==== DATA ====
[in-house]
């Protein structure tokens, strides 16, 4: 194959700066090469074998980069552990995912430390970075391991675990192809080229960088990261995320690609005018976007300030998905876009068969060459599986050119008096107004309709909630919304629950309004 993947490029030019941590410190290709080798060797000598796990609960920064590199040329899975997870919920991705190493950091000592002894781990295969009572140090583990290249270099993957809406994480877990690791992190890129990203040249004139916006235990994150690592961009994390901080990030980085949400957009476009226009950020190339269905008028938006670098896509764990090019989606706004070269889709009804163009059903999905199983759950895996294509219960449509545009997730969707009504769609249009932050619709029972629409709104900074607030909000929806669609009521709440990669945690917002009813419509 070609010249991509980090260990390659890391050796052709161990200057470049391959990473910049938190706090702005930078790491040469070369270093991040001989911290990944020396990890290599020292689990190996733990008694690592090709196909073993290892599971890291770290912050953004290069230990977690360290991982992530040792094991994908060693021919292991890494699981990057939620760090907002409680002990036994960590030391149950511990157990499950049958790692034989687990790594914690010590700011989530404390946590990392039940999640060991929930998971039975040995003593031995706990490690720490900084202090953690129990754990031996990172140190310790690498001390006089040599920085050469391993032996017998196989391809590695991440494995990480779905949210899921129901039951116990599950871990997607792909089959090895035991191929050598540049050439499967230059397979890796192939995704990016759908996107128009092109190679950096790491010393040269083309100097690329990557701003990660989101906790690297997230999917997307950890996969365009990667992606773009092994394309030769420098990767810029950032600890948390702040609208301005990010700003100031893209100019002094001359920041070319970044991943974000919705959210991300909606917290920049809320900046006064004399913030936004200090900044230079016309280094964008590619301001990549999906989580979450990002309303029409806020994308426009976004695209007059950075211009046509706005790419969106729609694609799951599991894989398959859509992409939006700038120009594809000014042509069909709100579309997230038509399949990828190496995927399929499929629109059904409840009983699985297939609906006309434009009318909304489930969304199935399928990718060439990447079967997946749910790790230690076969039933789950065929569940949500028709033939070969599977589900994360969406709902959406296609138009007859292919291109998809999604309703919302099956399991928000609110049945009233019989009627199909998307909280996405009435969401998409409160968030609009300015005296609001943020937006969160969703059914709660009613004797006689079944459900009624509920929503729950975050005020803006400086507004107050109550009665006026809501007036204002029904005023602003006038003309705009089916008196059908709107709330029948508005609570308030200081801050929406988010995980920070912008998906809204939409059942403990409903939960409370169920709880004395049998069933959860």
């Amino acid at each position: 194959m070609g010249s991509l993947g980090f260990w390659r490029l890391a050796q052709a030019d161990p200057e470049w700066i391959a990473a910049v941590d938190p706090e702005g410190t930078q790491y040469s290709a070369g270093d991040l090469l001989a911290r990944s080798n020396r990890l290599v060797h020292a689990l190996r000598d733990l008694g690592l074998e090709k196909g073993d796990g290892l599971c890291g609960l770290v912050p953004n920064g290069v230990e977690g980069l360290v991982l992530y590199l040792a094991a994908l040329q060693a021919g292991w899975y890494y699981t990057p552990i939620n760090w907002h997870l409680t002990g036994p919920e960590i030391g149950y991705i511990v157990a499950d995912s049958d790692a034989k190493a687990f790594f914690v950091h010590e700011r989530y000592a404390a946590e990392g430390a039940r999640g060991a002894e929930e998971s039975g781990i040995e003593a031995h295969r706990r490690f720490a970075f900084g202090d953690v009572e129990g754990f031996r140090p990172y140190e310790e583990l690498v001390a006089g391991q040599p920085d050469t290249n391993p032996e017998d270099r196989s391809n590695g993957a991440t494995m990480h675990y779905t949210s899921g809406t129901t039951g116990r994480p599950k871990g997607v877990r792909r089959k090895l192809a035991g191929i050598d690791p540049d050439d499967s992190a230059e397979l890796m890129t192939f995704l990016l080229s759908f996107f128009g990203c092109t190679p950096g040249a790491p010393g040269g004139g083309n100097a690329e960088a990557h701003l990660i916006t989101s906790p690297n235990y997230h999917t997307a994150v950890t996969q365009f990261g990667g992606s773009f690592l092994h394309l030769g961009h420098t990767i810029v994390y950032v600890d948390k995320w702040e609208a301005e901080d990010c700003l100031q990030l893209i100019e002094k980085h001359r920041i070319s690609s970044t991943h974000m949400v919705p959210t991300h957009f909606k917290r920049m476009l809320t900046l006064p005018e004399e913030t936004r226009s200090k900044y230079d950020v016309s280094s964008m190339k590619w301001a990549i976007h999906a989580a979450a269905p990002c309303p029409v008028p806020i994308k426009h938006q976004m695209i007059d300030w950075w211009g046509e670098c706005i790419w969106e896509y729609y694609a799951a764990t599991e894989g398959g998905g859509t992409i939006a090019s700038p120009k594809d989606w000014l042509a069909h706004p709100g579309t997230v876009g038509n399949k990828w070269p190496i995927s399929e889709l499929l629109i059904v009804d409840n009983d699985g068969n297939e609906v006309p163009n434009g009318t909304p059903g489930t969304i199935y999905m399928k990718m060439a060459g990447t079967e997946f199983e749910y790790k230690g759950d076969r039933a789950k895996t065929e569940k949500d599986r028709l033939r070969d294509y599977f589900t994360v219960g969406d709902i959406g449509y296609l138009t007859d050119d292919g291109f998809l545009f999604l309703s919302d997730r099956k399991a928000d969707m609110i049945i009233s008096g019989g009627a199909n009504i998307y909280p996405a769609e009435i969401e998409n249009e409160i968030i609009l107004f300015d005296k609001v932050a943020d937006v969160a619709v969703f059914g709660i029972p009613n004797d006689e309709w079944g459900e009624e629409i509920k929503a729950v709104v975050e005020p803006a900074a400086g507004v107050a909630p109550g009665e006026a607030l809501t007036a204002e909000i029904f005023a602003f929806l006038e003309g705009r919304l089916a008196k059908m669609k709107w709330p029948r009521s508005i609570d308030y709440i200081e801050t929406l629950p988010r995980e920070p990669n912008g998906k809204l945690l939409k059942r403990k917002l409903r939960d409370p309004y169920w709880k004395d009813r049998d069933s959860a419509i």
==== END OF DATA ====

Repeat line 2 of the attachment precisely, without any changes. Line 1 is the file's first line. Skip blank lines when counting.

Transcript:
């Protein structure tokens, strides 16, 4: 194959700066090469074998980069552990995912430390970075391991675990192809080229960088990261995320690609005018976007300030998905876009068969060459599986050119008096107004309709909630919304629950309004 993947490029030019941590410190290709080798060797000598796990609960920064590199040329899975997870919920991705190493950091000592002894781990295969009572140090583990290249270099993957809406994480877990690791992190890129990203040249004139916006235990994150690592961009994390901080990030980085949400957009476009226009950020190339269905008028938006670098896509764990090019989606706004070269889709009804163009059903999905199983759950895996294509219960449509545009997730969707009504769609249009932050619709029972629409709104900074607030909000929806669609009521709440990669945690917002009813419509 070609010249991509980090260990390659890391050796052709161990200057470049391959990473910049938190706090702005930078790491040469070369270093991040001989911290990944020396990890290599020292689990190996733990008694690592090709196909073993290892599971890291770290912050953004290069230990977690360290991982992530040792094991994908060693021919292991890494699981990057939620760090907002409680002990036994960590030391149950511990157990499950049958790692034989687990790594914690010590700011989530404390946590990392039940999640060991929930998971039975040995003593031995706990490690720490900084202090953690129990754990031996990172140190310790690498001390006089040599920085050469391993032996017998196989391809590695991440494995990480779905949210899921129901039951116990599950871990997607792909089959090895035991191929050598540049050439499967230059397979890796192939995704990016759908996107128009092109190679950096790491010393040269083309100097690329990557701003990660989101906790690297997230999917997307950890996969365009990667992606773009092994394309030769420098990767810029950032600890948390702040609208301005990010700003100031893209100019002094001359920041070319970044991943974000919705959210991300909606917290920049809320900046006064004399913030936004200090900044230079016309280094964008590619301001990549999906989580979450990002309303029409806020994308426009976004695209007059950075211009046509706005790419969106729609694609799951599991894989398959859509992409939006700038120009594809000014042509069909709100579309997230038509399949990828190496995927399929499929629109059904409840009983699985297939609906006309434009009318909304489930969304199935399928990718060439990447079967997946749910790790230690076969039933789950065929569940949500028709033939070969599977589900994360969406709902959406296609138009007859292919291109998809999604309703919302099956399991928000609110049945009233019989009627199909998307909280996405009435969401998409409160968030609009300015005296609001943020937006969160969703059914709660009613004797006689079944459900009624509920929503729950975050005020803006400086507004107050109550009665006026809501007036204002029904005023602003006038003309705009089916008196059908709107709330029948508005609570308030200081801050929406988010995980920070912008998906809204939409059942403990409903939960409370169920709880004395049998069933959860």